Now that we’re closing in on spring, we’re ready for dark winter days to give way to the mood-boosting energy of spring sunlight. When it comes to letting the light into your office, FOX Architects can help. Our portfolio of architecture and interior design projects showcases our ability to maximize natural light, boosting wellness, productivity, morale, and property values.
We’ve highlighted a few projects from our studios that display our expertise in designing for natural light in a variety of project settings: building recycling, build-to-suit, law firms, nonprofit associations, and more. Here are some spaces we’re proud to bear our name.
Reconfiguring two office buildings into one is no easy task, but that’s exactly what we’re doing with Alexander Court. We’re taking the existing 2001 K St. NW and 2000 L St. NW and joining them into an 800,000 square-foot trophy-class office building in downtown Washington, DC. The 12-story glass atrium is a centerpiece of the design, along with a two-story lobby and state-of-the-art glass curtain wall facade that transforms these buildings into a bright, modern, 21st-century structure. Learn more about this project.
When you think of law firm offices, you might picture dark, wood-paneled walls and overbearing furnishings. Wilkinson Walsh + Eskovitz wanted to break away from that stereotype and reflect the cutting-edge, high-stakes litigation they’re known for. FOX Architects gave WW+E the modern, progressive atmosphere they wanted with all-glass office fronts, black trim, and timeless materials. By opening up spaces with glass and increasing light penetration, we elevated WW+E’s brand and practice. Learn more about this project.
With 10-foot-tall, floor-to-ceiling windows looking out over DC’s southwestern waterfront in The Wharf development, 1000 Maine offers unprecedented office views in the district. These unobstructed views are enabled by a glass and terracotta curtain wall system that maximizes natural daylight in the interior. Utilizing ultra-clear, low-iron glass and white, glazed, rain-screen terracotta panels, this system optimizes daylight with an iconic design. Other features maximize daylight as well, such as a four-story glass atrium facing the waterfront and a two-story lobby on Maine Avenue SW. Learn more about this project.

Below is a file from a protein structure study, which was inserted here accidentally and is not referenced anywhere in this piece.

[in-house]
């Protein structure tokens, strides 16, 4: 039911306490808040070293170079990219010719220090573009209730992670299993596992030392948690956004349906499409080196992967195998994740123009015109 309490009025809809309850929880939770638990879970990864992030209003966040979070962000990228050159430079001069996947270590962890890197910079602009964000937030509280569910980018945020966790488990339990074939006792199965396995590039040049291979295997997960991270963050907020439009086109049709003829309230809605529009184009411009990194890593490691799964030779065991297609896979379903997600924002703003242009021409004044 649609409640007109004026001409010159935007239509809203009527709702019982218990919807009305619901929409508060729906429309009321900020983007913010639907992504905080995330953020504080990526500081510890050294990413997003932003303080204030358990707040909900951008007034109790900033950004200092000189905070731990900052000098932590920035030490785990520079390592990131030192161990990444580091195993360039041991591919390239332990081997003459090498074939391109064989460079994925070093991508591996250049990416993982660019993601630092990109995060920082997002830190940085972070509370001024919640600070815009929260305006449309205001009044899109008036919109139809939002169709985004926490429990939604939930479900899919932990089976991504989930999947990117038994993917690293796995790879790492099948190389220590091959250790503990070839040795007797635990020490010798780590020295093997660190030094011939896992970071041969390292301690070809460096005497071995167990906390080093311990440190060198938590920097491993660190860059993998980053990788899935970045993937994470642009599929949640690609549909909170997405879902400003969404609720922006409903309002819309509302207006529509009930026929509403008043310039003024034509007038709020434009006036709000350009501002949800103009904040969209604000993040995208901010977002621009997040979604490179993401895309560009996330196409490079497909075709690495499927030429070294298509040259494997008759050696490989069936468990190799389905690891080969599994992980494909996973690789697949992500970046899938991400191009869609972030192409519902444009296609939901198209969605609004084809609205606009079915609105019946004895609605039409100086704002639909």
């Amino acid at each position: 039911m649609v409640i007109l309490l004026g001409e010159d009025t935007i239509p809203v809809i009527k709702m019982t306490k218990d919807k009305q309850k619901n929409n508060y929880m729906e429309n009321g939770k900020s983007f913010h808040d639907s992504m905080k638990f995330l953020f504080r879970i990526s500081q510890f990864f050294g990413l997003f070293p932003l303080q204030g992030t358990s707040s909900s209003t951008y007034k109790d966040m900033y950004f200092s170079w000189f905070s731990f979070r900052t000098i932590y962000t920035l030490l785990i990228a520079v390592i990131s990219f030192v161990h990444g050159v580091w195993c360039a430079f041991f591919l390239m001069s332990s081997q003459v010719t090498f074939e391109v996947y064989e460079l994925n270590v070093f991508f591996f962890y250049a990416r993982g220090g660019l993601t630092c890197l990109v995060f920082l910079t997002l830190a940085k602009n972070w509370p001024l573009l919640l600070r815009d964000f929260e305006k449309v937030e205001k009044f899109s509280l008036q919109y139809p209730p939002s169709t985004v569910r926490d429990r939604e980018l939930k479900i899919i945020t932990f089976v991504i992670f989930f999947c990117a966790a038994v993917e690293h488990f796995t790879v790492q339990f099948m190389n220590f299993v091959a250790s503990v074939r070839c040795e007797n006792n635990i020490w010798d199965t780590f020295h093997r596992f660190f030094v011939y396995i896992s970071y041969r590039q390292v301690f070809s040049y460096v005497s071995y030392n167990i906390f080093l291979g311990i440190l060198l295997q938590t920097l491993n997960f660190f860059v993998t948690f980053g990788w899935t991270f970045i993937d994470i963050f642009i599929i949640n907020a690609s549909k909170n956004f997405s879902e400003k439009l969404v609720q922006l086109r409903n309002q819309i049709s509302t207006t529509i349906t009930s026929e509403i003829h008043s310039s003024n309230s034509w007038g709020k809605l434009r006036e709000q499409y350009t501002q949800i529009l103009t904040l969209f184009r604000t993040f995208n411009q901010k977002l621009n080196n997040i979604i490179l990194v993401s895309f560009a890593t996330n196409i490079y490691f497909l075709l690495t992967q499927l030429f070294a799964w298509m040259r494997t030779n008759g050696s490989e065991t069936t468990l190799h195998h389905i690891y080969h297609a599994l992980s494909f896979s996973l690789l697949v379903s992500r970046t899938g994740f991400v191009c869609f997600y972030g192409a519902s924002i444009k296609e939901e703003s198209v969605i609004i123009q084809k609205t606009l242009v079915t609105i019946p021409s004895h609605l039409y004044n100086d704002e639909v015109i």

Located near the United States Capitol, American Chemistry Council wanted to showcase their iconic views while letting in natural light for a bright, contemporary space they can show off to influential guests. FOX Architects achieved these goals with materials that accentuate the light in the space and by complementing the high-end view with rich finishes. Learn more about this project.
Down the street from the White House, 1401 New York Avenue showcases FOX Architects’ expertise in urban building recycling. We recycled this antiquated building that had small, ribbon windows, and opened it up with a state-of-the-art glass curtain wall facade, enabling views of the Washington Monument. Thanks to an abundance of natural light, this office building is now suitable for modern workplace strategies and has new life as a sustainable, vibrant workplace environment. Learn more about this project.
World Resources Institute wanted their office to reflect their open, transparent culture. We designed an open office environment with glass throughout, maximizing daylight to support the look and feel WRI wanted. We used glass on all private, interior offices and located workstations along the window line, allowing natural light to permeate the space. Transparent, glass-walled squad rooms and a centralized, open, staircase also facilitate light penetration. Learn more about this project.
Washington Gas allowed us to showcase our expertise in both base building and interior design, as we designed this 190,000 square-foot office and 75,000 square-foot technology center on a 20-acre campus. We created this bright, collaborative environment with plenty of views of the south lawn amenity. Natural light fills the space along the south facade, where an open, column-free work environment looks out to the green space. The facades respond to both their internal functions and external site contexts, with sensors on the south curtain wall that automatically raise and lower screens in response to daylight conditions. Learn more about this project.